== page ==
The Desert Crystals – Part 32: Taking Stock

Part 32 – Taking Stock

Desert Crystals 2015

Rosenhatch Traverstorm reached out and ruffled Maxwell’s fur. The little cat seemed completely unaffected by their most recent misadventure. Maxwell arched his back in delight and let his tail unfurl in a stuttering swish before hopping along the heap of boxes to keep up with his source of stroking. If anything, Maxwell seemed even happier than before, glossy coated and bright eyed. Rosenhatch hadn’t seen much of him over the last few days, and he thought Maxwell looked a damned sight healthier than anyone else.

Two days and nights of hammering, carrying and generally being in the way of those with real skills and craft had taken its toll. The crew was on tight shifts of sleep and work now that the most vital repairs were complete – The Dove’s Eye wouldn’t be falling into the Bane just yet. There was a crucial balance between being awake enough not to individually fall to one’s death and preventing everyone from falling to their deaths.

Rosenhatch, although desperately tired had not slept for more than a handful of restless blinks. This was not because he was needed; very much the reverse. He had sought out tasks, however menial and unnecessary to feel useful. The Death Cheater’s eye found him again and again with each bandaged hand, each stitched face, every snapped life line as it was coiled and knotted into the shape of the fallen crew member. The losses kept him awake.

He had missed his friends during those intense few days and their familiar comfort. Maxwell had apparently embraced his lack of responsibility and had take to keeping poor Jacob company. The lad was still unconscious. Rosenhatch rather envied him his comatose state, though not how he’d achieved it: the cumulative trauma of his abduction, exodus from the charnel pit in a cascade of gore (which had stained The Dove’s Eye’s foredeck a bleak crimson) and the ocular explosions as the horrid spawn escaped their incubation behind his eyes. Being battered by every object in his cabin when they burst out of the Sky Mountain probably hadn’t helped either. Maxwell had invested himself in purring deeply on the boy’s chest, but had consented to accompany Rosenhatch’s next task – assessing the fitness of their cargo.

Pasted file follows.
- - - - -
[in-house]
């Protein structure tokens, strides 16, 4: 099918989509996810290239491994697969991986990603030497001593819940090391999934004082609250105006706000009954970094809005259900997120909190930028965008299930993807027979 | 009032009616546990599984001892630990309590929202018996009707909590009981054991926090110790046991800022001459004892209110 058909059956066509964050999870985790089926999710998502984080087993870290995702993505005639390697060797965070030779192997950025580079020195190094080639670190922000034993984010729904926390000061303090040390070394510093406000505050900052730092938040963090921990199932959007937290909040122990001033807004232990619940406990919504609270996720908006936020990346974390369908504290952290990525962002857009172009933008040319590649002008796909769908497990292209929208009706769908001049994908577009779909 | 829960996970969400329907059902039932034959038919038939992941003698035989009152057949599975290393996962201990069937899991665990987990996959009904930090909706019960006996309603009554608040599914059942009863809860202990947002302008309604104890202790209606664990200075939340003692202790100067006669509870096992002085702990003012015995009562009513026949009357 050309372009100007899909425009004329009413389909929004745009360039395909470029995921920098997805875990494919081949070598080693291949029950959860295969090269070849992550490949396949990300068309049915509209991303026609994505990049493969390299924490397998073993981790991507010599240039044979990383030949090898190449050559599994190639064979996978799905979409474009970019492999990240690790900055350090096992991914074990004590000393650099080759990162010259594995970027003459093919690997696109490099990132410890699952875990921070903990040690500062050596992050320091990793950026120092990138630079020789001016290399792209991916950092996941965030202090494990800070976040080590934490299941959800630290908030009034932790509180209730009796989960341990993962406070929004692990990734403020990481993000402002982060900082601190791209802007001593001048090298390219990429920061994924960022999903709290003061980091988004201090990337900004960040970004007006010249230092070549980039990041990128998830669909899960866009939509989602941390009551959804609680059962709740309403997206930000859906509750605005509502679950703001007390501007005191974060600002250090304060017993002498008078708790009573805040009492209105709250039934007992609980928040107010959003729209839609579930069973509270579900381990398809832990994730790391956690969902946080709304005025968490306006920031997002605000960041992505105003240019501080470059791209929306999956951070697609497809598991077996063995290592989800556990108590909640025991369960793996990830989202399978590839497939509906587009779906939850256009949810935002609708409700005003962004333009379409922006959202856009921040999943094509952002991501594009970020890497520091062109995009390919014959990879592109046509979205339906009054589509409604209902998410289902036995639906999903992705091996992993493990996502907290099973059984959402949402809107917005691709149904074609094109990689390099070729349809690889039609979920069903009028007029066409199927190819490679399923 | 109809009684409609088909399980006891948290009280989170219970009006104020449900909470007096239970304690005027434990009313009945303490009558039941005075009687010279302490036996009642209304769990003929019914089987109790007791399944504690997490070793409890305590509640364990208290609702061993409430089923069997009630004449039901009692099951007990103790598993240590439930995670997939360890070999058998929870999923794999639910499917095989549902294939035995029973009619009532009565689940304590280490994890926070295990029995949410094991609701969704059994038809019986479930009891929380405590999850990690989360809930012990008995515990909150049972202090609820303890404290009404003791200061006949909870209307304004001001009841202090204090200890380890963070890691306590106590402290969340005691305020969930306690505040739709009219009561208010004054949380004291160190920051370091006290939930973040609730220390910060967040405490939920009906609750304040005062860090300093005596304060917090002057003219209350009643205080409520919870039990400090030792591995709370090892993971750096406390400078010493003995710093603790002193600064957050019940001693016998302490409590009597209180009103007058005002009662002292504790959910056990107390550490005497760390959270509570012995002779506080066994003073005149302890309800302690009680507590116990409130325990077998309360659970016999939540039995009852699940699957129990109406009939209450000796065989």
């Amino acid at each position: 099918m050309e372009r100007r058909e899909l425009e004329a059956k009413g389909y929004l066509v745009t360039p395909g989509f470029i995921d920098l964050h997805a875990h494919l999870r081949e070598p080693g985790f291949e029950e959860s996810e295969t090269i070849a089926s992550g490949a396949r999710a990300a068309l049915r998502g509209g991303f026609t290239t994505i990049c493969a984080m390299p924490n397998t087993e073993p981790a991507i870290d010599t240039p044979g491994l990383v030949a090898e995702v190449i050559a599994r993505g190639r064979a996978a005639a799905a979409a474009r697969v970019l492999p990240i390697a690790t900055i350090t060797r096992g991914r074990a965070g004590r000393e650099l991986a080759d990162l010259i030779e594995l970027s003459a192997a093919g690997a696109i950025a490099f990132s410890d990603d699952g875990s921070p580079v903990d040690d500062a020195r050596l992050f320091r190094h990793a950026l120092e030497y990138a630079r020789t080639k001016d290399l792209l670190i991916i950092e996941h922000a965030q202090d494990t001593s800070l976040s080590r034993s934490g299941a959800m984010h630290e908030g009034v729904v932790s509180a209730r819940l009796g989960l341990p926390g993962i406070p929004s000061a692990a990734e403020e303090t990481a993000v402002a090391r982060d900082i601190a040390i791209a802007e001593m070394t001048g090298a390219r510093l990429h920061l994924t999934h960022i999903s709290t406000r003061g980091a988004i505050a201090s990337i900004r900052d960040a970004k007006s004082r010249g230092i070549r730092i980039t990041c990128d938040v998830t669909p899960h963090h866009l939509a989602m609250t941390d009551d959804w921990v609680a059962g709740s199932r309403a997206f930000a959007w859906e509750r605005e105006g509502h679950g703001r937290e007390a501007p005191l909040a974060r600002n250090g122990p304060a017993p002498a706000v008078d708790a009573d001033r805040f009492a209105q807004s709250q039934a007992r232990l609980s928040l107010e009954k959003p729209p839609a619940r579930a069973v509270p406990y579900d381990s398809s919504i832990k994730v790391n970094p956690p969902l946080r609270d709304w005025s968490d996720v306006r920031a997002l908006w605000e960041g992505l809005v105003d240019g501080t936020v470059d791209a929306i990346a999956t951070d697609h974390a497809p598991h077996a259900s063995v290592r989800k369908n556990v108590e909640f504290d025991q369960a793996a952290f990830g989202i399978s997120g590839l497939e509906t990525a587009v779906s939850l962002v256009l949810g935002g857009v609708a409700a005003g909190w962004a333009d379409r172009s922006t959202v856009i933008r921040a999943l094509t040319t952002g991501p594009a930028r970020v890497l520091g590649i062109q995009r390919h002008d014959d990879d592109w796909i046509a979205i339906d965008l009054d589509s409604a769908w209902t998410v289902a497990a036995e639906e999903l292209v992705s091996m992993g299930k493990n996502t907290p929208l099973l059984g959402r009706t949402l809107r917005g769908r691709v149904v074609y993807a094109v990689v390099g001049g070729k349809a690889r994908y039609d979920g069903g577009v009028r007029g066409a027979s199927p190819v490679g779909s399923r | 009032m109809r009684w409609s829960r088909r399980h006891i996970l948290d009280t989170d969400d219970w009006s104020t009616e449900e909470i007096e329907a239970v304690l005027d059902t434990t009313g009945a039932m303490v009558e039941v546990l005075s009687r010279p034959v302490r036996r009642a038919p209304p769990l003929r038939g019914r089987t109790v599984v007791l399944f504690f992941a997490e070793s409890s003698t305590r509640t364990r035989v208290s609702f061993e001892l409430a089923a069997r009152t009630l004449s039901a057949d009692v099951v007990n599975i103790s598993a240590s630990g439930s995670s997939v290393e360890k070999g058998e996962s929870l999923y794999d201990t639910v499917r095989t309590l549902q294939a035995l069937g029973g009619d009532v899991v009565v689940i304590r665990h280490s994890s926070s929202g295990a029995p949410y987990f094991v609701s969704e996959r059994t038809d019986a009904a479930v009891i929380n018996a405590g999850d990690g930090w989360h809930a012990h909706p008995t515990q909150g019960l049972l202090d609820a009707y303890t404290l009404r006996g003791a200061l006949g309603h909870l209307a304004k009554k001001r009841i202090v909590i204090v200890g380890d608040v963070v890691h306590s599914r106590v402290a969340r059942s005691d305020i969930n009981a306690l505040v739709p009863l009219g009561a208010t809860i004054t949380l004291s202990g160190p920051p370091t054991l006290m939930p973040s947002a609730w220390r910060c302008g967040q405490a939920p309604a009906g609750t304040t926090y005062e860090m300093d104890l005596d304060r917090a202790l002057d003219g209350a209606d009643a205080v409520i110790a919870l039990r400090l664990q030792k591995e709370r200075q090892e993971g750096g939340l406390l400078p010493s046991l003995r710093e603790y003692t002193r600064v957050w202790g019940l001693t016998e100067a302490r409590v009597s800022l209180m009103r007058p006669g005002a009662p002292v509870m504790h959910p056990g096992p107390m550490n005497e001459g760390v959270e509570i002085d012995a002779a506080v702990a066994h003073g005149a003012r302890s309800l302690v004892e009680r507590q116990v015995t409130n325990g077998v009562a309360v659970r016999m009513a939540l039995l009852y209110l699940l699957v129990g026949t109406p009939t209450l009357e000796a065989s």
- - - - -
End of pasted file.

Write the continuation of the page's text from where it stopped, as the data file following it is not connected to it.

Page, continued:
Lord Corshorn’s men still crawled along the apparently endless store of rope that threaded through and around the airship. The occasional smack of a hammer resounded through the airship as the wrights improved on the hastiest of their repairs.

Much of the rear portion of the airship was taken up with storage. Previously an ingeniously organised work of Jasparz the captain’s second, but now a chaos of smashed crates, swinging nets and dubious stains. Rosenhatch rolled aside a breached container of gawlet syrup and consulted the check list he’d been given. Maxwell simply hopped from one box to another in his new heaven of shelves and surfaces. Lord Corshorn’s primary concern was that they still had water and food, but that had already been assessed, which left Rosenhatch with the much lower priority of his and Harvey’s equipment.